It's important to set performance goals for each workout, so that you can objectively assess your success. This will help you focus on the skills you need to build and move on to the next thing without getting too hung up on time. Transcript: "This is really hard to do. And I actually think that sometimes we get lost because a lot of workouts are kind of inherently for time. And there's always time to be had somewhere. You can always shave a second here, a second there. And if we get too hung up on like how to go faster, sometimes you can just always feel like you never quite hit the mark. So something I've tried to do more recently is discuss with my coach what the goals are of each workout so that maybe a certain one is not necessarily for time. It's more about doing bigger sets unbroken or whatever. There's a lot of things you could work on that will build skills that you'll need later. So if that's the goal for a specific workout, make sure you're hitting the target and then forget about the other stuff. It's just noise. Or I try to just make a decision beforehand. I'm gonna try to keep my rounds at 90 seconds or less or whatever. So make a goal of some kind. And then at the end of the workout, if you've hit that performance target, you just count that as a win and you move on to the next thing. And then maybe next time you are more aggressive with your target or less aggressive, depending on how it went. But setting some form of target so that you can objectively finish the piece and say, hey, did I do what I sought out to do? And if you did, it's a W. And just move on to the next thing and try to forget about it."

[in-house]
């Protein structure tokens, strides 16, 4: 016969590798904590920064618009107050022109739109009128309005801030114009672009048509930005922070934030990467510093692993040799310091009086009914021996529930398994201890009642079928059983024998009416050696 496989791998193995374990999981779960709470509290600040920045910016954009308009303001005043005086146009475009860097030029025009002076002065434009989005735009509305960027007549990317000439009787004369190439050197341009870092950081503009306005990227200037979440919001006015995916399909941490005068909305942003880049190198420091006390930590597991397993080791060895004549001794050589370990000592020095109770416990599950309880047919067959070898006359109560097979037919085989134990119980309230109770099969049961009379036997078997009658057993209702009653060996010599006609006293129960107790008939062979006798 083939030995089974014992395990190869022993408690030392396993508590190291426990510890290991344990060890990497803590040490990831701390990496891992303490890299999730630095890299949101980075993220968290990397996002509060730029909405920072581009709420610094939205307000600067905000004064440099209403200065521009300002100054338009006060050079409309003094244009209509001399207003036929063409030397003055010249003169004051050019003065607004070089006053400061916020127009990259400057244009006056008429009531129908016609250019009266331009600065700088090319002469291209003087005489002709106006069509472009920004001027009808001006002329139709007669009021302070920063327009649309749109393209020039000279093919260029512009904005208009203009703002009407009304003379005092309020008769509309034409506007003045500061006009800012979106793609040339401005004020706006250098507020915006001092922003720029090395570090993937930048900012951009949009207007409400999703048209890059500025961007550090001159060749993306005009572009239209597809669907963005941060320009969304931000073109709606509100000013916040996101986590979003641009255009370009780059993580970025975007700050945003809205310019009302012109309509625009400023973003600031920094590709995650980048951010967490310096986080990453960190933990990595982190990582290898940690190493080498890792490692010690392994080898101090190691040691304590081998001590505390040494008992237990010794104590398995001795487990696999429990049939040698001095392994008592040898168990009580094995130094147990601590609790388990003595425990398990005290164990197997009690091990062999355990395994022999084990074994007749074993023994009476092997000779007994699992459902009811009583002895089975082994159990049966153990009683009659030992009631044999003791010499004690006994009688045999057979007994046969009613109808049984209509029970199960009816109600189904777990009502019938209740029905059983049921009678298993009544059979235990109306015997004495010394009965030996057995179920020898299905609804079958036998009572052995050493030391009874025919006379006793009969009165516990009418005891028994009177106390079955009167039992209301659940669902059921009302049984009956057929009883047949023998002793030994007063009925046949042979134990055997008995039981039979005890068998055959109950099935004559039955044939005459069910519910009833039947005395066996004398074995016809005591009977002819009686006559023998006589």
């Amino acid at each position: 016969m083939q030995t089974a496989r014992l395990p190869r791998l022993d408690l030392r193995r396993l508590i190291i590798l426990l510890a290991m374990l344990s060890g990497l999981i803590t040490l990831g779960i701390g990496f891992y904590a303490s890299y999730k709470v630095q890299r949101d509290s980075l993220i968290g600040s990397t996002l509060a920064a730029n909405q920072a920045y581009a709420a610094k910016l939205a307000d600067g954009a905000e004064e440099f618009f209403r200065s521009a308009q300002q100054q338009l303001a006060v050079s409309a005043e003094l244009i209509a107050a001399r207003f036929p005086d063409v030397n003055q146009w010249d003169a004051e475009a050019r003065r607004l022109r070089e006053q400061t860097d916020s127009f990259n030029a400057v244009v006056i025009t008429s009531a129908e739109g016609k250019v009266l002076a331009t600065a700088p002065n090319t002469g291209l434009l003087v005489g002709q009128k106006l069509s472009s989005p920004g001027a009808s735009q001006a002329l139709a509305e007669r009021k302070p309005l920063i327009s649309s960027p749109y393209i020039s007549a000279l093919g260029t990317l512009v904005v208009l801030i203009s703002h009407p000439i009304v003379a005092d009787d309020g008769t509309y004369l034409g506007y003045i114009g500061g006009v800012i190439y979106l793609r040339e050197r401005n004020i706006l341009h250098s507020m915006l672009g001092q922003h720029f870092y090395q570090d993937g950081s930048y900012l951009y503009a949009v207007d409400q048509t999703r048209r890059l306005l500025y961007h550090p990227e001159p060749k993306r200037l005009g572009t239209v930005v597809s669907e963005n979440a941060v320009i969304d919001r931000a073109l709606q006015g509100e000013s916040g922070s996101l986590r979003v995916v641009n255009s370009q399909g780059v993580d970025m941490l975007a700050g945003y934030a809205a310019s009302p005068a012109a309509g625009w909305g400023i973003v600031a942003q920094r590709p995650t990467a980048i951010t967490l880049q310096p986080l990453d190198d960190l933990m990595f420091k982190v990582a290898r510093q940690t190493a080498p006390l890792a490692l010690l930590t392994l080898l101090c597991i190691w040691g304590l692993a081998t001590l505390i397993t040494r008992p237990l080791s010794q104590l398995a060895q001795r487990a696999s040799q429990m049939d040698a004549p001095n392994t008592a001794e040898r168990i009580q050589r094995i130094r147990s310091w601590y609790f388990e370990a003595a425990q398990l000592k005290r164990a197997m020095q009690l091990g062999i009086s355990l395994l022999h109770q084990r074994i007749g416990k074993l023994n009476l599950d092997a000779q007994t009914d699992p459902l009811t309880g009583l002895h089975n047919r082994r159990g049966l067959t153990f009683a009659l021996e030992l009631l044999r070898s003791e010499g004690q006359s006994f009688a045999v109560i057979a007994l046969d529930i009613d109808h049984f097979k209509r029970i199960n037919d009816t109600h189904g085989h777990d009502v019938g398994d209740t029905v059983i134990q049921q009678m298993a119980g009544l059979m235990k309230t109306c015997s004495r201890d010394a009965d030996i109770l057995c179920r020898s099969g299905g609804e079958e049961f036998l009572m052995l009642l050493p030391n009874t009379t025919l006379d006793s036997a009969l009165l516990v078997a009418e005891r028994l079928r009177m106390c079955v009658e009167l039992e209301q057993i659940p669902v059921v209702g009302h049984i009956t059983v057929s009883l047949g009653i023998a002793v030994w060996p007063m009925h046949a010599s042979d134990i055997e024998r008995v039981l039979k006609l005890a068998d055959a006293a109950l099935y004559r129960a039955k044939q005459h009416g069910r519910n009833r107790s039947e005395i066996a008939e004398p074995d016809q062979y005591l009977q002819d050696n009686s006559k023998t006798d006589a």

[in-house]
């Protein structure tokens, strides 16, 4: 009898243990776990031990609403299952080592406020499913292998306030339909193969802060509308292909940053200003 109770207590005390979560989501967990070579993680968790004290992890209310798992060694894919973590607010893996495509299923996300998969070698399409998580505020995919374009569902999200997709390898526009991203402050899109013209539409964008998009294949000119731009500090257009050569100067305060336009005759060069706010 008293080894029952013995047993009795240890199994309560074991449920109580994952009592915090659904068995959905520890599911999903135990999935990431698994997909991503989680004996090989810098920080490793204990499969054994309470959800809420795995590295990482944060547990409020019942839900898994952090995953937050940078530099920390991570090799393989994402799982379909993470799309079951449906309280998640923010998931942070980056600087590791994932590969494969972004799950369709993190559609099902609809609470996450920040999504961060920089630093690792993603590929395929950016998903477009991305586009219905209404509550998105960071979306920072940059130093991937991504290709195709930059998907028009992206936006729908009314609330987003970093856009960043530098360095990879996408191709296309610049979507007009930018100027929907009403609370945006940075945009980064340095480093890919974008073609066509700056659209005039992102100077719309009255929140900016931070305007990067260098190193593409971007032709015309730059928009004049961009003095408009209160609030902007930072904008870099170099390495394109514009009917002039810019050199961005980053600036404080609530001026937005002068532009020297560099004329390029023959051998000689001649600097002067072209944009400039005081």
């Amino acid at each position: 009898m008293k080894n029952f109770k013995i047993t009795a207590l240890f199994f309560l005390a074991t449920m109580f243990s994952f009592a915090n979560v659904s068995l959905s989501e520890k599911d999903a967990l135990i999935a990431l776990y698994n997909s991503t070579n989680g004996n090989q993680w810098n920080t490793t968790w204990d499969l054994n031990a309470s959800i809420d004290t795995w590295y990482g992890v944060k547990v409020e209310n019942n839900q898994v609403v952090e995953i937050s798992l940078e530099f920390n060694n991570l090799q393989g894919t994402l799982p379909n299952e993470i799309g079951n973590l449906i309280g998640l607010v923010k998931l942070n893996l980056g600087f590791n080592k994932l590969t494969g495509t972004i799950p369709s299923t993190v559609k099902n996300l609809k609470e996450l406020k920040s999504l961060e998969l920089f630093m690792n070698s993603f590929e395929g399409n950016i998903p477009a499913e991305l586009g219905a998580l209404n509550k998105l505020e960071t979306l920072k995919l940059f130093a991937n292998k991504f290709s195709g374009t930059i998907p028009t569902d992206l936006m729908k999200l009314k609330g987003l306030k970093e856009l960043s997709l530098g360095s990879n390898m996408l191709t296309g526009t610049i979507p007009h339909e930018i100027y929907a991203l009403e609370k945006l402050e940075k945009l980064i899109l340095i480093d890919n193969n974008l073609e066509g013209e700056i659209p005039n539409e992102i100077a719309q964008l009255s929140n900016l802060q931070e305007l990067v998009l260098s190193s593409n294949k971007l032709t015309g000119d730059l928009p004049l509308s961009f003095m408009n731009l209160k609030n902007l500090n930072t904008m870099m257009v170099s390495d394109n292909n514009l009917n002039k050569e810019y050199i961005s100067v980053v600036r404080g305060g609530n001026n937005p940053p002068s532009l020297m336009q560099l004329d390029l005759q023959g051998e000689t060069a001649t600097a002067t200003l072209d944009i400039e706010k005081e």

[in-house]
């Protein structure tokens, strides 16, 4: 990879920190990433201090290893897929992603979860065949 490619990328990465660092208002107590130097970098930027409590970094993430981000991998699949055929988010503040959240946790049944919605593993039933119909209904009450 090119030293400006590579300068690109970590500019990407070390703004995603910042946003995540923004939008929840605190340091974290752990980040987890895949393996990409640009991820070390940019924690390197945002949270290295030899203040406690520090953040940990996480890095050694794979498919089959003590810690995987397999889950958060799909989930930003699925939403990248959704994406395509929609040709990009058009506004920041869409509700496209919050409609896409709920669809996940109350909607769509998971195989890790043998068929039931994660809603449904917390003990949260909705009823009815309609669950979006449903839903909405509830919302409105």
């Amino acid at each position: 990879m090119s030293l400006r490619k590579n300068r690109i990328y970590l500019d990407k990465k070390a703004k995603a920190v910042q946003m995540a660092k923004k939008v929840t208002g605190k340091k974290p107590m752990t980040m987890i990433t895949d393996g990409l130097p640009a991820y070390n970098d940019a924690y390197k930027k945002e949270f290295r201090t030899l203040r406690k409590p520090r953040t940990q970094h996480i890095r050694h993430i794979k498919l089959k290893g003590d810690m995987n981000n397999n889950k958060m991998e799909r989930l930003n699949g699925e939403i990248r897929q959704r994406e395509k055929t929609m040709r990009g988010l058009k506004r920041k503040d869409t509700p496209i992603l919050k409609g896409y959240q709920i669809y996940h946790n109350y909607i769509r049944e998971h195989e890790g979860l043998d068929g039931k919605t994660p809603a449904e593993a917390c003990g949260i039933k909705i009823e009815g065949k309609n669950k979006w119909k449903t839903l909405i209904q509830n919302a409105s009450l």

I think the biggest period of growth for me was when I was away in university and doing my doctor of chiropractic degree, which was a total of 8 years. If people are looking to experience a lot of growth, they should try to put themselves in new environments, expose themselves to new places and people, and challenge themselves to think in new ways. Transcript: "I'd say this was probably, you know, I was away in university for many years, doing my undergraduate and then doing my doctor of chiropractic degree. So that was probably a seven year total, eight year stint. And I think that that was probably the biggest period. It's a long period, but I mean, it's a time where you're still young. And I was living far, far away from home, other side of the country. You're meeting lots of new people, you're being exposed to lots of new ideas. So for me, I mean, being through school was a big part of that. But I think that if people are looking to experience a lot of growth, I think trying to put yourself in new environments is a big key to that, right? Expose yourself to new places and new people. Because I even still when I go home to where I grew up, you sometimes feel that pull to just sort of fall back into the ruts of how you did things during that period of your life. And so if you're looking to kind of reinvent yourself or, or just expose yourself to new thoughts or new ways of thinking, a good way to do it is just to change your environment."